So, why does God tell us not to bow to or make idols? Because that is what we do. That is what humans have done since the beginning. We turn from the one true God and we make our own way.
We should not do that because the reality is all of these fake gods are just that, they are fake. But verse 5 gives us another reason why we should not make idols.
2) The Reason (v. 5)
“You shall not bow down to them or worship them; for I, the Lord your God, am a jealous God.”
Why should we not worship these fake, manmade gods? For or because the LORD, the real God, our God is a jealous God. He cares. He cares deeply about our worship and whether it’s right because He cares about us.
He wants us to truly and deeply know Him, the real Him. And not get caught up in some fake substitute. Fake, false, and phony gods cannot rescue. They can’t know and be known. And they also can’t demand worship, at least, not for very long.
God is jealous because He is good and wants the best for us. He doesn’t want us to get duped into falling for a sham. Just as there are many people that would sell us unauthentic items. There are many so-called gods; there are many so-called ways to worship. We don’t want to get ripped off with mere material items, how much more should we guide against being ripped off by anything, anyone, or any false conception, that would try to replace the one true immaterial God?!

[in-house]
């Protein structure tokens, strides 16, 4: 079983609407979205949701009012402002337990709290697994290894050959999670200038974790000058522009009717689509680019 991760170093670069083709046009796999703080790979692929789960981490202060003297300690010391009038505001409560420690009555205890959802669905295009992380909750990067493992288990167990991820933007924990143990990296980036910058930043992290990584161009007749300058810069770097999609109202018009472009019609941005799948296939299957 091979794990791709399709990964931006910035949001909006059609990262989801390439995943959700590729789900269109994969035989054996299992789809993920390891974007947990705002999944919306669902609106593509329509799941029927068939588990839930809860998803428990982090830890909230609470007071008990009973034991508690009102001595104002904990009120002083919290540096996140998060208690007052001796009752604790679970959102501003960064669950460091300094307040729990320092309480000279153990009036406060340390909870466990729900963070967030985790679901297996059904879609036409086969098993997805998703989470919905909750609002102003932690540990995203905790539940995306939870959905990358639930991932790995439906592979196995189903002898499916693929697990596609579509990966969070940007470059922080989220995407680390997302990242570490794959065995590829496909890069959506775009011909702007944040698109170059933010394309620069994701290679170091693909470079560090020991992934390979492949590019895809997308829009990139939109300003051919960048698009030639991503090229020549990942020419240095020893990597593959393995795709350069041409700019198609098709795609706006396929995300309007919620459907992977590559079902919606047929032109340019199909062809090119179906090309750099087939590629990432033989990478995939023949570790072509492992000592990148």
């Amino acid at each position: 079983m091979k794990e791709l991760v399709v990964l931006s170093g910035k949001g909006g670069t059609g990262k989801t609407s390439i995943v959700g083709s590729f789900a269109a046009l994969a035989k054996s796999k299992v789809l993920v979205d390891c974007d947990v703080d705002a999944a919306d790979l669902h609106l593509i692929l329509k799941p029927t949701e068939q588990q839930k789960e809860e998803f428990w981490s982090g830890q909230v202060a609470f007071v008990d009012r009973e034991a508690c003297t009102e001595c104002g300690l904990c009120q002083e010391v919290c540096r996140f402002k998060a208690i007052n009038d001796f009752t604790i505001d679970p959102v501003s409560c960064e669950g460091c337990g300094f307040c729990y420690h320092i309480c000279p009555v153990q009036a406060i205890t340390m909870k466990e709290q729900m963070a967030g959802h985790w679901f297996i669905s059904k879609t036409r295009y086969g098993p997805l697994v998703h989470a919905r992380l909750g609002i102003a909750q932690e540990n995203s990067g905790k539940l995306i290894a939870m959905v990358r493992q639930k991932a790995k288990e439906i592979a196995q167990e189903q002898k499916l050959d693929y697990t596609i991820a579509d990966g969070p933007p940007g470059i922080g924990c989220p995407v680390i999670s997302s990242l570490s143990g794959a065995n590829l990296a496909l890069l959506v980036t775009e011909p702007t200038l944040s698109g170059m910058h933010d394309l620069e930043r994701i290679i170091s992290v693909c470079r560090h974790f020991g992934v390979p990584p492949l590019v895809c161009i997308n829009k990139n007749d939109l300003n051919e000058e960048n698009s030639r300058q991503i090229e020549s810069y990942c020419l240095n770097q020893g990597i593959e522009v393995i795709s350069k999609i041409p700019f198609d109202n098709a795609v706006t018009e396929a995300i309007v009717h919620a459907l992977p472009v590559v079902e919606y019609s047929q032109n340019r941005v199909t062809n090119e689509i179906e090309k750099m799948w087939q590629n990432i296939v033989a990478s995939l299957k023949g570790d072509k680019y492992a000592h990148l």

As we consider jealousy, it’s important that we understand that “Godly jealousy is not the insecure, insane, and possessive human jealousy that we often interpret this word to mean. Rather, it is an intensely caring devotion to the object of His love, like a mother’s jealous protection of her children, a father’s jealous guarding of his home.”
If God were not jealous in this way, He would be considered worse than a mother who did not care for her children or for a husband who did not protect and care for his wife. But, God does care. He cares deeply that we worship Him, and Him alone, and that we worship Him in the right way.
If we don’t worship God alone and in the way He has told us to, there is a solemn warning for us.
3) The Warning (v. 5b)
“…punishing the children for the sin of the parents to the third and fourth generation of those who hate me.”
So, friends, don’t make and don’t bow to anyone or anything. God has made Himself known. We bow to Him.
We don’t bow or make little fake gods, because God tells us not to. And God is a jealous God.
You might be thinking, this command and this warning does not apply to me. I would never make a little trinket god to bow down to. Perhaps not. But perhaps you do something else.
Sometimes we carve out a version of God, though not with tools of steel, but with our mind and words. We think and talk about God wrongly when we fashion Him in our own image or in the image of anything on earth. God has revealed Himself. We are not free to create Him with metal or mind, with wood or words. God is. And God has revealed Himself through the word and the Word.
When we make false gods and when we bow to false gods, whether material in the great wide world or in the universe of our minds, there are problems and there is punishment. Punishment for us, yes; and even for our children.